After reading both the Rose and Brundson readings, it seemed that the intent of The Wire‘s creators depended somewhat on who their viewers would be in their minds. The “realms of law and lawlessness” that they wanted to reflect becomes complicated when David Simon sees how British audiences receive his series, and the potential assumptions or judgments made of the US because of it. If Simon feels conflicted about overseas viewers reading “the Baltimore of The Wire as a metaphor for the USA,” does he assume that contrastingly, all American viewers do have a good understanding of the reality of Baltimore’s problems? Would a similar conflict result if American viewers from non-urban locales viewed The Wire as a metaphor for the plights of all urban cities?
Curious to learn more about Simon’s take on this, I read the rest of his article in The Guardian in which he responds to British commentary on the series. He goes on to defend that not all of Baltimore is like what is depicted in The Wire, and that “as with Fitzgerald, we were selling story only” (Simon, The Guardian, 2008). Of all the stories that could be told about America, they chose to focus on this “other part of town, the forgotten place, the one they don’t tell many stories about”. Because this is a prime-time television series, I agree that The Wire certainly has no journalistic duty to depict all aspects of urban life in America, both the good and bad. Perhaps that is complicated when taking into account Simon’s journalistic background. But when and if international audiences begin to take one story as representative or even authentic (to piggy-back on an earlier post) of a larger whole, is there some patriotic duty to explain oneself?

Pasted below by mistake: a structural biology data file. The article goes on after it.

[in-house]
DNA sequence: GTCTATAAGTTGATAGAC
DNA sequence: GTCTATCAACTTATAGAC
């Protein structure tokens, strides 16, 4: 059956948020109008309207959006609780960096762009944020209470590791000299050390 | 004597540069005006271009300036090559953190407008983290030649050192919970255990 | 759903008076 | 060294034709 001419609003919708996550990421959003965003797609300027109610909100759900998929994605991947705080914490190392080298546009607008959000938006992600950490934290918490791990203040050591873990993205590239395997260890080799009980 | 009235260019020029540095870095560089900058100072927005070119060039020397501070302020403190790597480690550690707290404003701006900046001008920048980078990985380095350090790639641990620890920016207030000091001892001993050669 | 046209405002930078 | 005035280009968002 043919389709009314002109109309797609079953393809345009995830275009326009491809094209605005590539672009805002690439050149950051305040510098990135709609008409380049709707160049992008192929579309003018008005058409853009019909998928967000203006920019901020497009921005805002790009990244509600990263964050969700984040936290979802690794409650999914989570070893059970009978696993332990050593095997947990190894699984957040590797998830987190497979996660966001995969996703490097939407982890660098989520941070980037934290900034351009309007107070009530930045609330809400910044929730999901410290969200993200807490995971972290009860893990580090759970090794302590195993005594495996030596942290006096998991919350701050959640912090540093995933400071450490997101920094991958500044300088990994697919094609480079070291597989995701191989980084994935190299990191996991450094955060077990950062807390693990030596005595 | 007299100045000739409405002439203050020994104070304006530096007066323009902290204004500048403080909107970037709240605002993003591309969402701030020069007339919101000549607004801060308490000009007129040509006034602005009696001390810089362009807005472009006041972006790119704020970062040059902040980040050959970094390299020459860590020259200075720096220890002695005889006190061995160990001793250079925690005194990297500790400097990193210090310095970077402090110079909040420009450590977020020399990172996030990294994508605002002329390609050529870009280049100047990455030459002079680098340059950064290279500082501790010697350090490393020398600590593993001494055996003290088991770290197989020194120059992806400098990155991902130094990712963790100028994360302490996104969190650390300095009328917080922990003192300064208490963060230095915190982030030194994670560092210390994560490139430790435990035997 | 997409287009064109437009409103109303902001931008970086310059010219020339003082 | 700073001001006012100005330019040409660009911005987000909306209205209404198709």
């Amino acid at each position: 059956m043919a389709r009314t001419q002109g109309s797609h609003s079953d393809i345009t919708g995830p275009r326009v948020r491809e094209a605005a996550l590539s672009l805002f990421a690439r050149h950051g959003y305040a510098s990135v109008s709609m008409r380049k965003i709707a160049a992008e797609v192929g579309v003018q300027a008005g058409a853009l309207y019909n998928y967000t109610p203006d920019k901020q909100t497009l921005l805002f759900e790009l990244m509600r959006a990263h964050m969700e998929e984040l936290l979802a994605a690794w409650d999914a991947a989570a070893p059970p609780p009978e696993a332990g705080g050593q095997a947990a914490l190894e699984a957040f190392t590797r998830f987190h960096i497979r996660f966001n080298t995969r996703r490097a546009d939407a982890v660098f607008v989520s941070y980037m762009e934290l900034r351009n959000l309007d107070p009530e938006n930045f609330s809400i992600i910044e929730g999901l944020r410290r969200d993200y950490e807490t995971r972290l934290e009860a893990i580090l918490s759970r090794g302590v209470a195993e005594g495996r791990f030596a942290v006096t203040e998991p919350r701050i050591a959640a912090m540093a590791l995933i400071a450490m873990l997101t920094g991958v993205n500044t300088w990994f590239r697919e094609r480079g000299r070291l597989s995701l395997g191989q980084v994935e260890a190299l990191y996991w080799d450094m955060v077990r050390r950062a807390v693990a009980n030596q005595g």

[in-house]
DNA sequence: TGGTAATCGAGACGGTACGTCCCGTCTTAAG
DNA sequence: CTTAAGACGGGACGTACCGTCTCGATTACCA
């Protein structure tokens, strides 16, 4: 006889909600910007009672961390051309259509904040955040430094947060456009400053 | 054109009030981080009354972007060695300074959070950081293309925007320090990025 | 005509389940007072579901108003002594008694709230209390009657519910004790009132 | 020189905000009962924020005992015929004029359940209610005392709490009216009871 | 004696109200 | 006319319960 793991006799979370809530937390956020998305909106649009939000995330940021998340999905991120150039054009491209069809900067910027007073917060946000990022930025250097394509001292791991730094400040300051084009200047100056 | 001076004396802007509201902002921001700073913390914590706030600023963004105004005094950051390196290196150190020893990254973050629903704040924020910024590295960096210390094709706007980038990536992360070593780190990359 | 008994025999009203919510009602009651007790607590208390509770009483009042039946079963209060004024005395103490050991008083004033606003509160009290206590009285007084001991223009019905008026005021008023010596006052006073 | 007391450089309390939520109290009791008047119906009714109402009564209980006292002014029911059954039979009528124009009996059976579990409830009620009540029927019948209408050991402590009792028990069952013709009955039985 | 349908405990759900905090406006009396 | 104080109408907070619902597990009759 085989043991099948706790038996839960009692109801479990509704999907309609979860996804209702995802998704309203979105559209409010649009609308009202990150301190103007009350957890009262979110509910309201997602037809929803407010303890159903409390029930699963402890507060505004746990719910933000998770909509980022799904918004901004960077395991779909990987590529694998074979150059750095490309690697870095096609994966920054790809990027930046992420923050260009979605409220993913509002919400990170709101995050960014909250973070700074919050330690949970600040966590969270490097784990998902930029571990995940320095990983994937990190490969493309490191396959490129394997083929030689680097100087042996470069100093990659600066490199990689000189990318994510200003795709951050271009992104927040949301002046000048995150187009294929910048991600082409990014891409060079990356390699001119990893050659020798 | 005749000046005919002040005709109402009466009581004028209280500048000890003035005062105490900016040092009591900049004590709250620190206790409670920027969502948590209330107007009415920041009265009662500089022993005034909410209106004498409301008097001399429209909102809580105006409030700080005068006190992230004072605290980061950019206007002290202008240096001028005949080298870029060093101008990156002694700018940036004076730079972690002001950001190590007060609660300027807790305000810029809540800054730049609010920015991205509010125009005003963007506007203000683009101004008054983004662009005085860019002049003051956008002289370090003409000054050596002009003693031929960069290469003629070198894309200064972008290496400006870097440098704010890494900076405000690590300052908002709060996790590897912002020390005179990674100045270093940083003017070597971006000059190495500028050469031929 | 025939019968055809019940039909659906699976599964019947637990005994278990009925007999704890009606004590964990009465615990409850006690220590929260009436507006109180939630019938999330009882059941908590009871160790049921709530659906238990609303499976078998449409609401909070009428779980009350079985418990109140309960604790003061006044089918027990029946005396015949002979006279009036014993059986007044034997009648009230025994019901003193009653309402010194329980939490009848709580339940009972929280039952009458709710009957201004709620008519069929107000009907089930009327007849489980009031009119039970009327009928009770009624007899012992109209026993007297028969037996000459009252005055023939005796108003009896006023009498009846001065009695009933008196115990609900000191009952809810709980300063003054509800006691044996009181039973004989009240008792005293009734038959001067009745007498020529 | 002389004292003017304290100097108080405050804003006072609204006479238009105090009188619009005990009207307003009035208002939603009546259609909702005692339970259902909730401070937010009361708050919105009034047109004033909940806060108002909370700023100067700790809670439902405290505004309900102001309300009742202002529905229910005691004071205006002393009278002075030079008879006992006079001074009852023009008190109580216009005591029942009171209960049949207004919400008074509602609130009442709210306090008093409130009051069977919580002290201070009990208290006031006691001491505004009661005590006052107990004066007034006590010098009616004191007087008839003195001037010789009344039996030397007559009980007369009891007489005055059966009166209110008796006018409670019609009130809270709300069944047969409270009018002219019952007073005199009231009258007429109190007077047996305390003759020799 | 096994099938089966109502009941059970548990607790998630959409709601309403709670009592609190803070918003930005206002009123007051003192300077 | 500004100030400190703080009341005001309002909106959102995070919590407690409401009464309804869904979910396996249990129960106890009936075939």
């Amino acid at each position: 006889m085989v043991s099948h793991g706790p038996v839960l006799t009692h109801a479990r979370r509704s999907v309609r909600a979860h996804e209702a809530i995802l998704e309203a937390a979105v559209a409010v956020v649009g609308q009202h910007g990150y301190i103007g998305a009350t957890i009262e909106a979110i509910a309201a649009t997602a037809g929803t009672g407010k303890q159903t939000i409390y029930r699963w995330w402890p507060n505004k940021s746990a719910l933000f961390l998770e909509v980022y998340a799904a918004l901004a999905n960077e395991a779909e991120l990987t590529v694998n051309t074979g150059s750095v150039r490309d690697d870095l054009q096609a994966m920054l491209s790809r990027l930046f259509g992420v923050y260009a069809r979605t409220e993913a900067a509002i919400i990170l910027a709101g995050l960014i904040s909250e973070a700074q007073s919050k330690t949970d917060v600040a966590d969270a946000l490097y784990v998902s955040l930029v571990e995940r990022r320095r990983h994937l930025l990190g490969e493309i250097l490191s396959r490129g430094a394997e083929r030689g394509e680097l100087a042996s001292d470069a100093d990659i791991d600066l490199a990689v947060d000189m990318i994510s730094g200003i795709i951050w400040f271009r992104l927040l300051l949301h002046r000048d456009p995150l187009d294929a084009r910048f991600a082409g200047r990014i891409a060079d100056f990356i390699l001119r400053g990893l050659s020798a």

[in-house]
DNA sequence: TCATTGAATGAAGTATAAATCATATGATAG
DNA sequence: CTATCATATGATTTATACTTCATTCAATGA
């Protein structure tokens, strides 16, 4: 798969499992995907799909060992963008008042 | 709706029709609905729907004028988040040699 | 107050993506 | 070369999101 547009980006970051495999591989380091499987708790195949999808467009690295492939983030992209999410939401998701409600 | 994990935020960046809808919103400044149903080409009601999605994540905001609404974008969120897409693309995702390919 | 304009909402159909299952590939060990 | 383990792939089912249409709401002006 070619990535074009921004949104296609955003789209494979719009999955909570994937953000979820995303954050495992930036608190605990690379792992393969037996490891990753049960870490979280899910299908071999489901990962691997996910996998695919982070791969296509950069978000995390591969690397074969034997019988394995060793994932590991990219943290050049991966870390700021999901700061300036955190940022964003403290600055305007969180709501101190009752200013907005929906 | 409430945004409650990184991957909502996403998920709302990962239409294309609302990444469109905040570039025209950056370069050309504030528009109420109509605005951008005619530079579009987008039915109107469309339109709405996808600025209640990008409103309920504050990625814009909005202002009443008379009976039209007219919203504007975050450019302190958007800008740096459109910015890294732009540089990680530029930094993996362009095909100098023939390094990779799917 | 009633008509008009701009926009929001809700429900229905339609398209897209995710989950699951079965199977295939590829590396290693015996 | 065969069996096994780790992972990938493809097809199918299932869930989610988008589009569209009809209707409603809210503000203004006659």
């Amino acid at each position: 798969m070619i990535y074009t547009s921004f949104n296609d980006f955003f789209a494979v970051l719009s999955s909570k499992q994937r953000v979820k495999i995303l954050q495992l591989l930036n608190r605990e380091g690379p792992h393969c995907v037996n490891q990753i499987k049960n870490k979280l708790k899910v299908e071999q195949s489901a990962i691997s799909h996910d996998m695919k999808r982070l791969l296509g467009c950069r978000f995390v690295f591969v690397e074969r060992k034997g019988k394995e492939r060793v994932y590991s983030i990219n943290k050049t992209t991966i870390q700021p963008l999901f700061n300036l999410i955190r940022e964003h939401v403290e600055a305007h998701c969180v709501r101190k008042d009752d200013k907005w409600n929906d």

Link for The Guardian article for those interested: http://www.guardian.co.uk/media/2008/sep/06/wire